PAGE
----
The Nigerian Fintech Landscape has become the avenue we all look to for achieving financial inclusion goals
By Dayo Odulate for EFInA
Bringing more people into formal financial services has been the focus of developing countries for the past two decades. In Nigeria, financial inclusion is a priority for our federal government, with a goal of reaching 80% inclusion by 2020.
In order to have any hope of achieving this ambitious goal, we must explore all avenues possible for bringing financial services to excluded populations in Nigeria.
This is where FinTechs come in. Following the global financial crisis of 2008, the sector has evolved to disrupt and reshape e-commerce, payments, investment, asset management, insurance, clearance and settlement of securities as well as money with cryptocurrencies
Following EFInA’s decade-long track record of funding financial inclusion-focused projects with licensed financial services providers, we launched the FinTech Challenge Fund in 2019.
Ahead of launching this fund, we commissioned a survey of the global and Nigerian FinTech landscape, with a view to understand the current state of the landscape and extract lessons learned to advance the sector in Nigeria.
This was done in partnership with the Boston Consulting Group (BCG), leveraging their FinTech Control Tower research framework.
According to our research, FinTech is thriving globally, and has attracted over $100 billion in equity investments as of Q3 2018.
Four key segments exist globally – Digital Banking, Digital Wealth Management, Corporate & SME Payments and InsurTech – leveraging four key emerging technologies – API , AI, DLT & Biometrics. The largest proportion of these investments (~50%) has been in Digital Banking.
These segments are distributed across 9 key clusters: Digital Retail Payments, Payments Infrastructure, Lending (these 3 clusters have absorbed 80% of equity funding), SME Payments, Corporate Payments, Life and Personal Insurance, Claims and Benefit handling, Digital investment management and Retail Trading Platforms.
Our examination of the global FinTech landscape identified four key success factors throughout all case studies:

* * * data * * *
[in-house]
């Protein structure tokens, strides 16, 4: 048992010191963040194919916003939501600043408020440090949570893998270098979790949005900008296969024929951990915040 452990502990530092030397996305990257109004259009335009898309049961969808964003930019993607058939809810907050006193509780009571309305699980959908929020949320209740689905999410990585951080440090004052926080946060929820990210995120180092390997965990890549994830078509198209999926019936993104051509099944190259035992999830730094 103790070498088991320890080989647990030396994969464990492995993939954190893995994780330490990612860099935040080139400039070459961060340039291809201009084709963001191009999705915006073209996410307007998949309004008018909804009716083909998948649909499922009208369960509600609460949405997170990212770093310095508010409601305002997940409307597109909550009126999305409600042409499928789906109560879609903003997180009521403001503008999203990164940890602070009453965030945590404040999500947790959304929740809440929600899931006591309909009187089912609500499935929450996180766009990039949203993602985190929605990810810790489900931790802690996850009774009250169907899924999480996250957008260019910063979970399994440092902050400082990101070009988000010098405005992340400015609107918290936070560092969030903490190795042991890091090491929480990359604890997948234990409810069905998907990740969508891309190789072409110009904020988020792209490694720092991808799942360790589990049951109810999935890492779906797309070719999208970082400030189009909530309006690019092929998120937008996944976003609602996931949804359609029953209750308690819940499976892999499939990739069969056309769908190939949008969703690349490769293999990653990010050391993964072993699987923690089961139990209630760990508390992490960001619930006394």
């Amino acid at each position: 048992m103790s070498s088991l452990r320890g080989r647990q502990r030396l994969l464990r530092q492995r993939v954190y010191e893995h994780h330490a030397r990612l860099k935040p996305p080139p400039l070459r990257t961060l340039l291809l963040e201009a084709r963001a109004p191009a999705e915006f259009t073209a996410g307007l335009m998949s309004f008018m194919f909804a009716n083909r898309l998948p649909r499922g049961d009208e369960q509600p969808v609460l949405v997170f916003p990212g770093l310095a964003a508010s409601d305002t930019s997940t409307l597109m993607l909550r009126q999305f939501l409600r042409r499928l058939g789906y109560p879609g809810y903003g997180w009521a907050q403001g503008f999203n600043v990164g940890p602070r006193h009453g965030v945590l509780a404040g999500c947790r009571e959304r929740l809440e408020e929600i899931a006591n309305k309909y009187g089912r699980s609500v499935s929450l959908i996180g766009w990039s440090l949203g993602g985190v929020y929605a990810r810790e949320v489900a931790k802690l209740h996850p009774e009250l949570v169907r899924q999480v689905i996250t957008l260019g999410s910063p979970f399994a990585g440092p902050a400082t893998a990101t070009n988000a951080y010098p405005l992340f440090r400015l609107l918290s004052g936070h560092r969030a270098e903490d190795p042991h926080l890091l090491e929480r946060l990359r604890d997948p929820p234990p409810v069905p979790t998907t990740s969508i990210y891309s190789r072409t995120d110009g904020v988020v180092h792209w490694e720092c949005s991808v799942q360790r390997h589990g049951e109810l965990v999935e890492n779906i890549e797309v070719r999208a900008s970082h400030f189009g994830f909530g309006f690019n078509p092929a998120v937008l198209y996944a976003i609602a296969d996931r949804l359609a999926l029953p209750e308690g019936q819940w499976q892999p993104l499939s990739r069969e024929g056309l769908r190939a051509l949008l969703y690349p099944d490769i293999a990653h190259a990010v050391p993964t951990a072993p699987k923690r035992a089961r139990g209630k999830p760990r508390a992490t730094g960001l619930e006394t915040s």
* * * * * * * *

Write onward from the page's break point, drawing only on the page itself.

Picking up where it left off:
- Leveraging Strategic Partnerships
- Product/Technology Innovation
- Physical: Digital Mix
- Lower Barriers to Service
These success factors should be applied to the Nigerian FinTech ecosystem, which, as of September 2018, comprises of 210 – 250 FinTechs, three stakeholders (government agencies, banks and telcos), three enablers (technology, incubators and research) and funding partners who have invested over $250m in Nigeria over the last five years.
This level of investments highlights the potential of FinTech to transform the Nigerian financial services landscape.
However, we expect to see even more funding in the space in order to achieve the level of growth required to have a major impact on financial inclusion and deepening.
FinTech has immense potential in Nigeria and similar economies, as it utilizes modern technology and distribution channels to leapfrog infrastructure deficits and take financial services to excluded populations quicker and more cost-effectively than traditional financial services methods. Current market trends include:
- Increases in lending and savings players
- Partnerships with banks
- Competition from Telcos
- Improving technological innovation
From our study, 80% of the FinTech market is made up of Digital Retail Payment (36%), Lending (25%) and Payment Infrastructure (19%) firms, and these firms largely utilize API as the dominant technology.
However, key gaps exist, and hinder the growth of FinTech in Nigeria. These include access to funding, appropriate regulation, adequate information, establishing strategic partnerships, corporate governance limitations and intellectual property rights.
Most importantly, four ways have been identified to improve financial inclusion in Nigeria leveraging FinTech: more involvement from banks, increasing micro-credit access, enacting effective regulation and more innovative yet simple solutions.
It is important for all parties in the fintech ecosystem (regulators, operators, investors/donors, hubs, etc.) to collectively move towards proven policies and practices for advancing the success of the Nigerian FinTech industry .
These include the establishment of sandboxes, encouraging the adoption of APIs and other open banking policies, etc. With thought leadership and dedicated effort, we can all be witnesses to the Nigerian FinTech helping to usher in the “big bang” in financial inclusion in Nigeria.
Editor’s Note: This article was originally published in The Spark Magazine. Find the magazine here to read other articles.